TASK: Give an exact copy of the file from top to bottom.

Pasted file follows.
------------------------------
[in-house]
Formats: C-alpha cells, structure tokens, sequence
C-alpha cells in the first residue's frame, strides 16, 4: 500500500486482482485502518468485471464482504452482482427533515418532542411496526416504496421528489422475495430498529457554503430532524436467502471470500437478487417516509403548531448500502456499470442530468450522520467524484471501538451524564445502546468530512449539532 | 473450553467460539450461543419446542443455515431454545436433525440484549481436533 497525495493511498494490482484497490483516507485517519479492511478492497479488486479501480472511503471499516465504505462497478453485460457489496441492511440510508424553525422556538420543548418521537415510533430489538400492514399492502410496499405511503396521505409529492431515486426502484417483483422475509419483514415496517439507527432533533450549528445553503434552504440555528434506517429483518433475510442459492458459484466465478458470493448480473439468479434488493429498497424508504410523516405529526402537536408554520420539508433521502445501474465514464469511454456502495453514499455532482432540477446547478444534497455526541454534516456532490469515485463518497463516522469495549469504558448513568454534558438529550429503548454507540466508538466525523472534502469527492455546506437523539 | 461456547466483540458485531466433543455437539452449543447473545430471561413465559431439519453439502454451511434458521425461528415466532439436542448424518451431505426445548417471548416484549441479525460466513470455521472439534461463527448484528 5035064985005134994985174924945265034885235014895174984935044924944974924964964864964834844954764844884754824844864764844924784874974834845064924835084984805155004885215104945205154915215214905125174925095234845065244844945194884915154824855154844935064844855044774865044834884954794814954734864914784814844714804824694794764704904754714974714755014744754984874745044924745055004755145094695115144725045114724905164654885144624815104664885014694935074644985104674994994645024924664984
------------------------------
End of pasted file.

[in-house]
Formats: C-alpha cells, structure tokens, sequence
C-alpha cells in the first residue's frame, strides 16, 4: 500500500486482482485502518468485471464482504452482482427533515418532542411496526416504496421528489422475495430498529457554503430532524436467502471470500437478487417516509403548531448500502456499470442530468450522520467524484471501538451524564445502546468530512449539532 | 473450553467460539450461543419446542443455515431454545436433525440484549481436533 497525495493511498494490482484497490483516507485517519479492511478492497479488486479501480472511503471499516465504505462497478453485460457489496441492511440510508424553525422556538420543548418521537415510533430489538400492514399492502410496499405511503396521505409529492431515486426502484417483483422475509419483514415496517439507527432533533450549528445553503434552504440555528434506517429483518433475510442459492458459484466465478458470493448480473439468479434488493429498497424508504410523516405529526402537536408554520420539508433521502445501474465514464469511454456502495453514499455532482432540477446547478444534497455526541454534516456532490469515485463518497463516522469495549469504558448513568454534558438529550429503548454507540466508538466525523472534502469527492455546506437523539 | 461456547466483540458485531466433543455437539452449543447473545430471561413465559431439519453439502454451511434458521425461528415466532439436542448424518451431505426445548417471548416484549441479525460466513470455521472439534461463527448484528 5035064985005134994985174924945265034885235014895174984935044924944974924964964864964834844954764844884754824844864764844924784874974834845064924835084984805155004885215104945205154915215214905125174925095234845065244844945194884915154824855154844935064844855044774865044834884954794814954734864914784814844714804824694794764704904754714974714755014744754984874745044924745055004755145094695115144725045114724905164654885144624815104664885014694935074644985104674994994645024924664984